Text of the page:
Written by: Rob Gent, Sales Director at Mortgage Advice Bureau

Over the last week, there has been a lot of market coverage regarding product withdrawals and rate increases. This has, unfortunately, been the result of worse than expected inflation figures recently, where the rate fell to 8.7%1 in April. While this is the largest fall since the cost of living crisis began, other costs like food inflation remain high at 19%, which is one of the highest levels in 45 years.

As a result, the BoE have forecasted further base rate increases, which will have a subsequent impact on mortgage interest rates. These increases have caught many off guard, as inflation was predicted to have a sharper drop. Many in the industry will find this frustrating, especially given the positive movement we’ve seen throughout the first half of the year. 

Core inflation, which excludes volatile items such as food and energy prices, is being closely watched for its impact on the overall cost of living. The unexpected surge in core inflation has left the BoE facing a challenging situation as it tries to balance economic growth and price stability.

That being said, there’s plenty to remain optimistic about.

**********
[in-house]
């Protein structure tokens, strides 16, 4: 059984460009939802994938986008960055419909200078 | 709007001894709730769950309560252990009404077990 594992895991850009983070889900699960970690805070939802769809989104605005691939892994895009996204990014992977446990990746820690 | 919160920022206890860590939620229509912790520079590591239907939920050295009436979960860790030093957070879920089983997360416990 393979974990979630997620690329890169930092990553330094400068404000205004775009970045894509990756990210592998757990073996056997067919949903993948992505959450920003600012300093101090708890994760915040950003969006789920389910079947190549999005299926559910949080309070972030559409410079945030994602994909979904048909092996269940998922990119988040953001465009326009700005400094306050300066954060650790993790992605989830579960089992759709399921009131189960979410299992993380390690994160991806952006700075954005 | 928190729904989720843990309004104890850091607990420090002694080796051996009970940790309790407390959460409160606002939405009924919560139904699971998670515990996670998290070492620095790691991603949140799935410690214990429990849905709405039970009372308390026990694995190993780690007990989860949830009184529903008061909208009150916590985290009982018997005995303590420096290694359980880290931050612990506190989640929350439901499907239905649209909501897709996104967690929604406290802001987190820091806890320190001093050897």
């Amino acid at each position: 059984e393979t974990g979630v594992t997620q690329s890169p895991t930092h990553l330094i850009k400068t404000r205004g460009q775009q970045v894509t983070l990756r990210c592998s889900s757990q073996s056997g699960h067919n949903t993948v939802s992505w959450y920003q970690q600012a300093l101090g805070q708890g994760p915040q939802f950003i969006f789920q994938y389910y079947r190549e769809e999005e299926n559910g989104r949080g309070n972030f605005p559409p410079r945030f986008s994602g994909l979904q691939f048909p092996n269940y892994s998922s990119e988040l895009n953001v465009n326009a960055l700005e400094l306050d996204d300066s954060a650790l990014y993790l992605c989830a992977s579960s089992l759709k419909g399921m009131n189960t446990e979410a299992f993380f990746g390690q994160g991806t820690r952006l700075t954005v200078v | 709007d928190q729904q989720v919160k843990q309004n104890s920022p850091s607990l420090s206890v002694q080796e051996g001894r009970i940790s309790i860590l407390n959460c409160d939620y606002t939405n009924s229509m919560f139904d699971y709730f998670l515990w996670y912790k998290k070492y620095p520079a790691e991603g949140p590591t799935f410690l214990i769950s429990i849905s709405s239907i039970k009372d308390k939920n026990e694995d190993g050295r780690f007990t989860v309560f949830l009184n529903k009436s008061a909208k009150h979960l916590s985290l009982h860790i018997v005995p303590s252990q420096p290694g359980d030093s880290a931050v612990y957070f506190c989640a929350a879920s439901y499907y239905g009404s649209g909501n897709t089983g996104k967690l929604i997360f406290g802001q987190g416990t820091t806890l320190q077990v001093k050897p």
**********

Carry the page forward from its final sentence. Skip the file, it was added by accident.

As is often the case, headlines and the media can paint a bleaker picture than what is actually happening. 

While lenders have pulled mortgage deals, this number has reportedly dropped from 5,385 to 5,0122. Admittedly, any reduction in products is not ideal, but we can focus on the remaining number, rather than the 373 withdrawn products. There are still plenty of options available to prospective buyers, and as experts in the field, we’re still well-placed to help customers find deals that will work for their circumstances.

Furthermore, high LTV lending remains well supported, backed further by the recent launch of Skipton’s Track Record mortgage, as well as various 95% mortgages offered by multiple lenders. 

What this shows is that lenders still want to lend, and it’s important not to react too negatively to news like this, as there will always be changes and market fluctuations we need to deal with. We’ll continue to monitor the market closely over the coming days, weeks, and months, keeping you informed of the latest changes that may impact you.

References and Sources:

  1. Office for National Statistics, 2023
  2. Moneyfacts Group, 2023

Important information

Your home may be repossessed if you do not keep up repayments on your mortgage.

There may be a fee for mortgage advice. The actual amount you pay will depend on your circumstances. The fee is up to 1% but a typical fee is 0.3% of the amount borrowed.

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